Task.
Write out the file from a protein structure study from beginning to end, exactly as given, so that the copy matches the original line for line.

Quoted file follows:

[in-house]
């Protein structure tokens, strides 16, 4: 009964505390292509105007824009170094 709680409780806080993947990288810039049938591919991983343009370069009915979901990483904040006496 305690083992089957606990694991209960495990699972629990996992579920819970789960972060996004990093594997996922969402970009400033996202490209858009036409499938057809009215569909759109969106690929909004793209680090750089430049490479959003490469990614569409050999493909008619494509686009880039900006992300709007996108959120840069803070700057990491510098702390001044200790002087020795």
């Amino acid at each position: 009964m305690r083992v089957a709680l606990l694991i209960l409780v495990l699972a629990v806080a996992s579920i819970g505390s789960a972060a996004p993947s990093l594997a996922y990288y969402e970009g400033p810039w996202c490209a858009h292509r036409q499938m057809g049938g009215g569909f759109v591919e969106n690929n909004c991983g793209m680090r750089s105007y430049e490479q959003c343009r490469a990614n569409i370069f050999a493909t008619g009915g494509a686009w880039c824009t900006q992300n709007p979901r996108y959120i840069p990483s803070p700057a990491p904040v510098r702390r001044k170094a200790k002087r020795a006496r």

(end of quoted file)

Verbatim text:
[in-house]
């Protein structure tokens, strides 16, 4: 009964505390292509105007824009170094 709680409780806080993947990288810039049938591919991983343009370069009915979901990483904040006496 305690083992089957606990694991209960495990699972629990996992579920819970789960972060996004990093594997996922969402970009400033996202490209858009036409499938057809009215569909759109969106690929909004793209680090750089430049490479959003490469990614569409050999493909008619494509686009880039900006992300709007996108959120840069803070700057990491510098702390001044200790002087020795």
């Amino acid at each position: 009964m305690r083992v089957a709680l606990l694991i209960l409780v495990l699972a629990v806080a996992s579920i819970g505390s789960a972060a996004p993947s990093l594997a996922y990288y969402e970009g400033p810039w996202c490209a858009h292509r036409q499938m057809g049938g009215g569909f759109v591919e969106n690929n909004c991983g793209m680090r750089s105007y430049e490479q959003c343009r490469a990614n569409i370069f050999a493909t008619g009915g494509a686009w880039c824009t900006q992300n709007p979901r996108y959120i840069p990483s803070p700057a990491p904040v510098r702390r001044k170094a200790k002087r020795a006496r």